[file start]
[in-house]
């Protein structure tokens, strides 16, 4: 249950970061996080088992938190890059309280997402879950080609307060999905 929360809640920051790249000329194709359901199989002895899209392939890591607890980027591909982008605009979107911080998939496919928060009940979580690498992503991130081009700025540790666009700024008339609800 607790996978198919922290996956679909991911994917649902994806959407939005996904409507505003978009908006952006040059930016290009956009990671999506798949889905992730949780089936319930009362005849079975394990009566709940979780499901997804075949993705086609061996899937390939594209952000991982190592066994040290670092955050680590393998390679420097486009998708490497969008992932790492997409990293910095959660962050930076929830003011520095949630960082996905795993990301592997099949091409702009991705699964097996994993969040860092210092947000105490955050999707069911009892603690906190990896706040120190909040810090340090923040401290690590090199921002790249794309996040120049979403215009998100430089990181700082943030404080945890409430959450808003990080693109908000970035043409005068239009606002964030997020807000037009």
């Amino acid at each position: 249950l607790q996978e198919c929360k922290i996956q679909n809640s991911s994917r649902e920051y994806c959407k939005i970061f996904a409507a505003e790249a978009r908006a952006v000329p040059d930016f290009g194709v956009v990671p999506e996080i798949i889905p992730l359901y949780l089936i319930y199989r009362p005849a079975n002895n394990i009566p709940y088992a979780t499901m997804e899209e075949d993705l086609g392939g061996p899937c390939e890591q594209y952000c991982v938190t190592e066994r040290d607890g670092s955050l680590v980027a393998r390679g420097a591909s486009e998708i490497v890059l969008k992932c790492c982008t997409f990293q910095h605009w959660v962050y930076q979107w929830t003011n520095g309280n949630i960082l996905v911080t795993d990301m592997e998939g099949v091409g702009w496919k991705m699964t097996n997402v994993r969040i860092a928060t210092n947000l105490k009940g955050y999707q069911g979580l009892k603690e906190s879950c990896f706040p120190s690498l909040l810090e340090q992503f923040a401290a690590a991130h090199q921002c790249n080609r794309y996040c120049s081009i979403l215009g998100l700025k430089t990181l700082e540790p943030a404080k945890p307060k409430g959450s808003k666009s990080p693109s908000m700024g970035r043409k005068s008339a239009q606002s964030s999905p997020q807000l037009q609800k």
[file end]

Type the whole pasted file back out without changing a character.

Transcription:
[in-house]
């Protein structure tokens, strides 16, 4: 249950970061996080088992938190890059309280997402879950080609307060999905 929360809640920051790249000329194709359901199989002895899209392939890591607890980027591909982008605009979107911080998939496919928060009940979580690498992503991130081009700025540790666009700024008339609800 607790996978198919922290996956679909991911994917649902994806959407939005996904409507505003978009908006952006040059930016290009956009990671999506798949889905992730949780089936319930009362005849079975394990009566709940979780499901997804075949993705086609061996899937390939594209952000991982190592066994040290670092955050680590393998390679420097486009998708490497969008992932790492997409990293910095959660962050930076929830003011520095949630960082996905795993990301592997099949091409702009991705699964097996994993969040860092210092947000105490955050999707069911009892603690906190990896706040120190909040810090340090923040401290690590090199921002790249794309996040120049979403215009998100430089990181700082943030404080945890409430959450808003990080693109908000970035043409005068239009606002964030997020807000037009």
């Amino acid at each position: 249950l607790q996978e198919c929360k922290i996956q679909n809640s991911s994917r649902e920051y994806c959407k939005i970061f996904a409507a505003e790249a978009r908006a952006v000329p040059d930016f290009g194709v956009v990671p999506e996080i798949i889905p992730l359901y949780l089936i319930y199989r009362p005849a079975n002895n394990i009566p709940y088992a979780t499901m997804e899209e075949d993705l086609g392939g061996p899937c390939e890591q594209y952000c991982v938190t190592e066994r040290d607890g670092s955050l680590v980027a393998r390679g420097a591909s486009e998708i490497v890059l969008k992932c790492c982008t997409f990293q910095h605009w959660v962050y930076q979107w929830t003011n520095g309280n949630i960082l996905v911080t795993d990301m592997e998939g099949v091409g702009w496919k991705m699964t097996n997402v994993r969040i860092a928060t210092n947000l105490k009940g955050y999707q069911g979580l009892k603690e906190s879950c990896f706040p120190s690498l909040l810090e340090q992503f923040a401290a690590a991130h090199q921002c790249n080609r794309y996040c120049s081009i979403l215009g998100l700025k430089t990181l700082e540790p943030a404080k945890p307060k409430g959450s808003k666009s990080p693109s908000m700024g970035r043409k005068s008339a239009q606002s964030s999905p997020q807000l037009q609800k």